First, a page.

props asics

very cool construction story - take a look in your local footlocker…not seen it anywhere else yet.

would the parting line on the toe bother anyone? you could move // add another slider to lateral and medial, but then you are adding $$$…

not sure of functional benefits, but is a very nice visual.

im used to seeing the parting line on the toe, all the direct injection PU shoes we do, as well as ecco and most anyone else have the molds set up that way (cannot be changed im assuming?), so wouldnt bother me much i guess.

functionality wise that midsole is probably not ever gonna separate from the upper, and the site says its coming in at 8.7 oz, which is pretty light considering thats not exactly a road flat, i imagine it saves an ounce or 2 from the CM EVA.

ive been waiting for the athletic guys to move on this construction, ecco has done some really dope stuff with it. Quite an expensive process as you can see with the $150 retail.

i was not aware of anyone doing the direct injection with EVA though, YO or R any of you guys have more info on this? I was able to see the more ‘traditional’ injection EVA process when i was in china, and it seems like to do it with direct injection PU style molds (molding it on the last) would help to control the expansion even better.

i might look to use this production process for spring 2011!! :smiley: just need to find the factory willing to buy the machines :frowning:

like dziner82, the parting line does not bother me. with this process the visual you can get from what would normally be undercuts far out weighs the parting lines on the heel and toe. Puma has been doing a running shoe built like this for a while.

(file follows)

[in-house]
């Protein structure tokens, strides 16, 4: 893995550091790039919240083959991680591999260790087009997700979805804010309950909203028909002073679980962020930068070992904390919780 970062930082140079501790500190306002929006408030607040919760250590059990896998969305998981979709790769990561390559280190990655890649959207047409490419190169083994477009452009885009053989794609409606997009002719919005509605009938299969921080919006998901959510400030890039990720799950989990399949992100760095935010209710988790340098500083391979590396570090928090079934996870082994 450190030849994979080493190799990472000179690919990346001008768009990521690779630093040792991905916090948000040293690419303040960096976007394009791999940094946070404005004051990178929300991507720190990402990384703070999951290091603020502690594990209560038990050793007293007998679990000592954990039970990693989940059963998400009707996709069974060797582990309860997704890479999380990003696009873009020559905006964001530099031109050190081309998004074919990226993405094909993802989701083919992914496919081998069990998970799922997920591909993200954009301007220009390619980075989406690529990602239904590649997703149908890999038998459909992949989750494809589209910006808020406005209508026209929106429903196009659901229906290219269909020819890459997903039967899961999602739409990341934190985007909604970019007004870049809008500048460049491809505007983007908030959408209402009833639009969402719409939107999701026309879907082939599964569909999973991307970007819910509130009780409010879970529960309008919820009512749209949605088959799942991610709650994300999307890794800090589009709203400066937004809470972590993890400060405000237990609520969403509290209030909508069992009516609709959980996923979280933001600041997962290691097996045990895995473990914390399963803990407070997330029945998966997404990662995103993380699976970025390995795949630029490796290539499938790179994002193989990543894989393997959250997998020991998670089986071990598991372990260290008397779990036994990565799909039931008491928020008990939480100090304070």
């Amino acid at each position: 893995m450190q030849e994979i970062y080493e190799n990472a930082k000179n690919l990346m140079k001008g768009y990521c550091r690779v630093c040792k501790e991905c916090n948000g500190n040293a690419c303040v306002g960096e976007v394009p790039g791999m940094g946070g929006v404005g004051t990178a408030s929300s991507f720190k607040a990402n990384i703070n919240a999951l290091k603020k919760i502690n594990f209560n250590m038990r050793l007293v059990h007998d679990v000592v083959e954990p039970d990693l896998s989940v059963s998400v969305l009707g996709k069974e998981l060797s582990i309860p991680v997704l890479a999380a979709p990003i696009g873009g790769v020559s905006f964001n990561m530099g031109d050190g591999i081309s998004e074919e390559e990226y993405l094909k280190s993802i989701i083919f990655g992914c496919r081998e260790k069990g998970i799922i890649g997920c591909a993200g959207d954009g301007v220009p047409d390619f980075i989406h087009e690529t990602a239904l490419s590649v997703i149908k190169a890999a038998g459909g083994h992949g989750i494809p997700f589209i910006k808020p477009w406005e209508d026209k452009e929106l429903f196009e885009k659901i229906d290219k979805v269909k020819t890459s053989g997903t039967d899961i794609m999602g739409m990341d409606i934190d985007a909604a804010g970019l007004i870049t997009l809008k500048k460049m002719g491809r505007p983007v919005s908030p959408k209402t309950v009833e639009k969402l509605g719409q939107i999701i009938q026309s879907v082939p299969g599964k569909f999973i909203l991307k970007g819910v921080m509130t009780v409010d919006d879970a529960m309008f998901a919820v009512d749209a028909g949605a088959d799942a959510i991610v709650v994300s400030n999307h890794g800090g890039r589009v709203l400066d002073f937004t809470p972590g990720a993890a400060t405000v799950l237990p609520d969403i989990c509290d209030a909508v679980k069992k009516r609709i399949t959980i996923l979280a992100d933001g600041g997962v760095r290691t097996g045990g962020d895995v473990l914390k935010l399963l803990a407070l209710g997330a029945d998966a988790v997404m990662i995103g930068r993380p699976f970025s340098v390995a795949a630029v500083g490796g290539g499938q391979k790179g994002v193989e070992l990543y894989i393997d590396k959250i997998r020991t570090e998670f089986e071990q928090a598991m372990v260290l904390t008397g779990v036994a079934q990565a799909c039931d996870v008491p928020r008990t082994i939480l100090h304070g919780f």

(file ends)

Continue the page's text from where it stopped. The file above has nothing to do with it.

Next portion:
On these the sole is still cemented to the upper. The Ecco Biom is direct inject but it uses a PU midsole.

I saw the direct inject process in person, the other week, and it is impressive.

I believe that puma is not the same as the asics construction wise, it is injection EVA but its not bonded to the upper, its stithed on in a seperate process (i believe), whereas the asics i believe has to be done the same as as the DI PU, but using EVA, which is what i haven’t seen before.

Here is a ecco womens shoe that we have here that is a more interesting application of the outsole using the DI PU.

Im assuming the EVA would just be lighter… probably better cushioning, making it better for athletic than PU which is probably better longevity for everyday wear. (??).

The asics appears to be cemented rather than being molded directly to the upper. There is no bite line on the synthetic and i dont think you can direct inject that cleanly onto that open of a mesh.

you are right… boooo!
i never even noticed that it was stitched all the way around :confused:

so ok i wonder if they are still molding it to a last shape to be getting those toe and heel seams? and thats whats making it different from traditional injection, expanded EVA?

There is one huge difference between the Asics and all of the other similarly constructed shoes posted:

the Asics shoe is really good looking. :laughing:

This is not my definition of good looking:
Screen shot 2010-08-13 at 3.21.12 PM.png
I understand the novelty of the construction, but what is the benefit to the wearer? More expensive? Heavier? Less flexible?

I bought a pair of the Puma shoes for the office a couple of years back and we all thought they were really cool. Light, simple, less glues. Pretty nice.

I find it quite nice.
Not necessarily the first thing I’d try on for the money, but the other shoes posted are more fashion than sport.
This new Asics looks like a running shoe, not a compromise.
The dimpled texture on the soleplate matches the upper mesh, nice touch.

On a related note, I counted 45 hooks on the shoe wall at Dick’s were hanging Crocs, about 5 or 6 styles.
Thats a hell of a lot of real estate for the category, about as much as running, cleated, or hiking.